Endocervical adenocarcinoma is a type of cancer which affects the cervix. The cervix is the lowest end of the uterus, sometimes known as the neck of the uterus. Adenocarcinoma, which develops from glandular tissue, is not as common as the most frequently occurring cervical cancer, squamous cell carcinoma, which arises from the epithelium covering the cervix. As endocervical adenocarcinoma arises in cells located inside the endocervical canal, the passage inside the cervix, the cancer is much harder to detect than squamous cell carcinoma, which develops on the surface of the cervix. Treatment may involve surgery, radiotherapy and chemotherapy, but the specific therapy used, and the outlook after treatment, will vary depending on how far the cancer has advanced.
Adenomatous cells, from which endocervical adenocarcinoma develops, are located in the lining of the endocervical canal, where they produce mucus. While endocervical adenocarcinoma is less frequently seen than squamous cell carcinoma, it is becoming more common. Although the two main cancer types which affect the cervix develop from different cells, both kinds of cancerous growths may give rise to similar symptoms and may be treated using the same methods.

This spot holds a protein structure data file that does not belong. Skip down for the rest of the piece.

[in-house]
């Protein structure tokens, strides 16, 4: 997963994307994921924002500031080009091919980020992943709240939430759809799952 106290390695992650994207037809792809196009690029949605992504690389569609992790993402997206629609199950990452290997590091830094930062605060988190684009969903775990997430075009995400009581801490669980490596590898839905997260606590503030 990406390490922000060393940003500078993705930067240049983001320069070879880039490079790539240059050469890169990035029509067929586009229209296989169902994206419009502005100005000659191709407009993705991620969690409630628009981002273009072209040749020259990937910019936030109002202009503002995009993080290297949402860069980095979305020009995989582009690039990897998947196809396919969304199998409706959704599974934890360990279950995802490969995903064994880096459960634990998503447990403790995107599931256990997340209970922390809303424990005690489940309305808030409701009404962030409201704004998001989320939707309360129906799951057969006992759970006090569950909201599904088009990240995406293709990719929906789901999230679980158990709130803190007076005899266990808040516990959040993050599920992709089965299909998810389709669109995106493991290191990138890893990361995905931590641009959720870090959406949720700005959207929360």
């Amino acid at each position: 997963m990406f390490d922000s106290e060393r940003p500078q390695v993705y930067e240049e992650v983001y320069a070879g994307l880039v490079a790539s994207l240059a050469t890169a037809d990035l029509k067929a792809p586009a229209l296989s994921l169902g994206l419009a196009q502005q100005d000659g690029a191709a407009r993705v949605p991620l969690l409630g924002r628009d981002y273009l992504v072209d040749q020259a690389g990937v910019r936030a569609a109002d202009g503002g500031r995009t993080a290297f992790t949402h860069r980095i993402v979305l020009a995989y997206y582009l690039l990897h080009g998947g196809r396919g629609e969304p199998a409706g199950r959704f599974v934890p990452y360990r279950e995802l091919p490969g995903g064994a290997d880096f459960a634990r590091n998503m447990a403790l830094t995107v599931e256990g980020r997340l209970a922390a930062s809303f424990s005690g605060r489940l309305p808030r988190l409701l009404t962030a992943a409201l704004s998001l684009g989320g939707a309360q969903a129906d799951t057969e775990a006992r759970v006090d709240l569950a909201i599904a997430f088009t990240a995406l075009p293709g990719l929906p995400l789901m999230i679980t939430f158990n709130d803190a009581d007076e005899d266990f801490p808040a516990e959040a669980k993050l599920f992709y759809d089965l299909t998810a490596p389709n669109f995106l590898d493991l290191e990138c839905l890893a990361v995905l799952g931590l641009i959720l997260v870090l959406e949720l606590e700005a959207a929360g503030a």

The symptoms of squamous cell carcinoma or endocervical adenocarcinoma may not be obvious, especially at first, but abnormal bleeding from the vagina is sometimes seen. This could be bleeding that occurs in a woman who has already gone through menopause, which arises after sexual intercourse, or which occurs in between periods. Occasionally, an unpleasant-smelling vaginal discharge is experienced, or there may be discomfort during sex. Sometimes a woman with endocervical adenocarcinoma does not notice any symptoms, but a cervical screening test detects signs of cancer, although screening is less effective than in the case of squamous cell carcinoma.
When endocervical adenocarcinoma is suspected, samples of cells from the endocervix may be taken and a cone biopsy may be carried out, where a small section of the cervix is removed for analysis under a microscope. Cancer staging is performed to determine the extent to which the cancer has progressed. The stage of the cancer then dictates the treatment plan. In the early stages, endocervical adenocarcinoma may be cured, and treatment generally consists of surgery, radiotherapy, or a combination of the two. Advanced cancers, which have spread beyond the cervix and the top of the vagina, can sometimes be cured using surgery, radiotherapy and chemotherapy, as long as they have not spread to distant parts of the body.